Severity of HIV seroconversion illness associated with subsequent disease progression

Possible implications for use of antiretroviral therapy during primary HIV infection

Michael Carter
Published: 05 December 2013

Severity of symptoms during primary HIV infection (PHI) is associated with subsequent disease progression, results of a study published in PLoS One show. People who had severe clinical symptoms and a lower CD4 count during PHI had a significantly reduced period without AIDS-related illnesses. The researchers hope their findings will help develop guidelines for the use of antiretroviral therapy during primary infection.

The research was undertaken because of ongoing uncertainties about the relationship between the severity of clinical and immunologic symptoms during primary HIV infection – the period when the body first produces antibodies in response to infection with HIV – and the subsequent risk of HIV disease progression. The best way of managing primary infection is unclear, and there is debate concerning the risks and benefits of antiretroviral therapy at this time.

Investigators from the international CASCADE collaboration therefore analysed the relationship between severity of clinical and immunologic symptoms during primary infection and the subsequent rate of disease progression. Their study sample comprised 1108 participants with a known approximate date of seroconversion.

A severe seroconversion illness was defined as the presence in the first six months after seroconversion of clinical symptoms such as thrush in the mouth or throat, bronchitis, pneumonia or a low platelet count. Immunologic markers of a severe seroconversion illness were a single CD4 cell count below 350 cells/mm3 or two counts below 500 cells/mm3.

The investigators compared the subsequent risk of progression to an AIDS diagnosis or death between participants with severe and non-severe symptoms during primary HIV infection.

Almost three-quarters (71%) of participants were men who have sex with men and the median CD4 cell count during PHI was 511 cells/mm3. Clinical progression was observed in 366 participants, comprising 326 who developed an AIDS-defining illness and 40 who died. The overall rate of disease progression was 7.4 per 100 person-years and the median AIDS-free survival time was eight years.

Information on the severity of clinical symptoms during primary HIV infection was available for 865 participants, and this was severe in 127 (15%) individuals.

The median period of AIDS-free survival was significantly shorter for participants with severe symptoms during PHI, compared to participants without (6.3 vs 8.3 years; p = 0.003). After controlling for potential confounders, participants with a severe seroconversion illness had a two-fold increase in their risk of disease progression compared to those without severe illness during PHI (OR = 2.1; 95% CI, 1.4-3.2).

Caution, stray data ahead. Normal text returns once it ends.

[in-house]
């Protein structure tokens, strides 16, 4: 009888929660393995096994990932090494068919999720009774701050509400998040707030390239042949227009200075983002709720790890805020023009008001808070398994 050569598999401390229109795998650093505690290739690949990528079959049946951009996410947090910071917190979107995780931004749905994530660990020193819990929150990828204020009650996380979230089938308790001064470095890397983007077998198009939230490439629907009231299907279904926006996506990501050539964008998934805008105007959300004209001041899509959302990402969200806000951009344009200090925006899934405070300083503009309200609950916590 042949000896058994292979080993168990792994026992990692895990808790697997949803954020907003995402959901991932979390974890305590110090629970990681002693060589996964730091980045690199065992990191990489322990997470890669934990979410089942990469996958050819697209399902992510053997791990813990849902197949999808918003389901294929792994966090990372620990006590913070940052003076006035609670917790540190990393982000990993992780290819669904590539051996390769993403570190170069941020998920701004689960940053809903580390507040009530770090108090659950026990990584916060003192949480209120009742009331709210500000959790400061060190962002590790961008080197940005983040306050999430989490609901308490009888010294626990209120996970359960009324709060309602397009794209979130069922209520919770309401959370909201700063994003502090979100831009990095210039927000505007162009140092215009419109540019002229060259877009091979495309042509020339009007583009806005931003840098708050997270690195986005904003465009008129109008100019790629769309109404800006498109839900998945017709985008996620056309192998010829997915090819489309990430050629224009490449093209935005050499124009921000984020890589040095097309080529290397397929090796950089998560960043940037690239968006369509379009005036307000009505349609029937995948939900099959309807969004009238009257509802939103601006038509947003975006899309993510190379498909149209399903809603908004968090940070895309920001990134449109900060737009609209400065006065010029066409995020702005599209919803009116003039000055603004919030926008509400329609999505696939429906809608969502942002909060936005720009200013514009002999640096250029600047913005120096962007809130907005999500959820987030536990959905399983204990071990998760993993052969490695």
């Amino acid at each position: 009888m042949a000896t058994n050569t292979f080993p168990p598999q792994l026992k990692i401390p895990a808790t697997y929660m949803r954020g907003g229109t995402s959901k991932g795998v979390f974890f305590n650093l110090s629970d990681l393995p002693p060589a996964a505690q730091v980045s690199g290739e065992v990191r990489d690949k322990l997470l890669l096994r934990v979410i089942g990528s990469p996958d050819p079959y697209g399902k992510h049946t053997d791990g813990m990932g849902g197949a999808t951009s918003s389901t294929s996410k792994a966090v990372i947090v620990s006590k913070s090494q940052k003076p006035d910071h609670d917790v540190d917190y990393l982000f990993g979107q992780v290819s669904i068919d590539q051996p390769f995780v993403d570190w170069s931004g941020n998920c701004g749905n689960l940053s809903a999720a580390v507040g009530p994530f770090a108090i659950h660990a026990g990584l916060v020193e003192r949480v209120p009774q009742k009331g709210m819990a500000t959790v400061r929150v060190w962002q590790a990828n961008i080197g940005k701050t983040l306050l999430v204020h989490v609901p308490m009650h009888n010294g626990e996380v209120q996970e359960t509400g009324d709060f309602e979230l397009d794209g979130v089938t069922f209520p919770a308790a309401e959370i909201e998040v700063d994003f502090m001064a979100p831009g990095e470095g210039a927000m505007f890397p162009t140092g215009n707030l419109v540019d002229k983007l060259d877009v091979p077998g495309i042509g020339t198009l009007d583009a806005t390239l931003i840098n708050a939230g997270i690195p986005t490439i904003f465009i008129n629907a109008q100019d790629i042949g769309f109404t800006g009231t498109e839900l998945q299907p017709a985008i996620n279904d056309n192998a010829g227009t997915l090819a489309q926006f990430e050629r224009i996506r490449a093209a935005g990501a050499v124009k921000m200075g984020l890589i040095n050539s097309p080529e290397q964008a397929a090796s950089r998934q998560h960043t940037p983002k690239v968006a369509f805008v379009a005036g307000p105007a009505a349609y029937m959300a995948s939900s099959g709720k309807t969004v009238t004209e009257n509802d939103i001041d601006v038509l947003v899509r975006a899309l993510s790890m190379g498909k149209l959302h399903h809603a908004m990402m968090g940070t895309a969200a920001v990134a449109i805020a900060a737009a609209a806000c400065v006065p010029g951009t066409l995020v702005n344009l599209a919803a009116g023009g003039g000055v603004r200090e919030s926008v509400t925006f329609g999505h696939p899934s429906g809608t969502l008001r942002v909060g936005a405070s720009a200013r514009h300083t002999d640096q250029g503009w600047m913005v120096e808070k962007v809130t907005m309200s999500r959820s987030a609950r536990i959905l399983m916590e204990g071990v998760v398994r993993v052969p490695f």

Data on CD4 cell count in the first six months of care were available for 740 participants. During this period, a CD4 count below 500 cells/mm3 was observed in 54% of participants and 28% had a count below 350 cells/mm3.

Compared to individuals with CD4 cells above 500 cells/mm3, individuals with either a count below 350 cells/mm3 or 500 cells/mm3 were twice as likely to progress to an AIDS diagnosis or death.

Analysis was then limited to the 443 individuals with two CD4 counts available from the first six months after seroconversion. Participants with no CD4 cell count below 350 cells/mm3 during this period had a median AIDS-free survival time of 8.1 years. This fell to 5.4 years for participants with one count below 350 cells/mm3 and 3.9 years for individuals with two measurements below this threshold (comparison, p < 0.001).

Similarly, participants who maintained a CD4 count above 500 cells/mm3 during this six-month period had a longer period of AIDS-free survival compared to individuals with two or one test results below this level (7.5 vs 6.7 vs 4.8 years; p < 0.001).

Participants with a combination of severe symptoms and a CD4 cell count  below 350 cells/mm3 or 500 cells/mm3 had a two-fold increase in their risk of an AIDS-related illness or death, compared to participants who had a severe illness alone.

“This study suggests that one or more CD4 < 350 cells/mm3 and/or severe seroconversion illness, may be a useful indicator for identifying patients who are likely to benefit from early treatment and initial close monitoring,” conclude the authors. “More evidence from RCT [randomised controlled trials] is needed to establish the beneficial value of treatment initiation in [primary HIV infection].”

Reference

Lodi S et al. Symptomatic illness and low CD4 cell count at HIV seroconversion as markers of severe primary infection. PLoS ONE 8 (11): e78642. doi: 10.1371/journal.pone.0078642, 2013. See the full article here.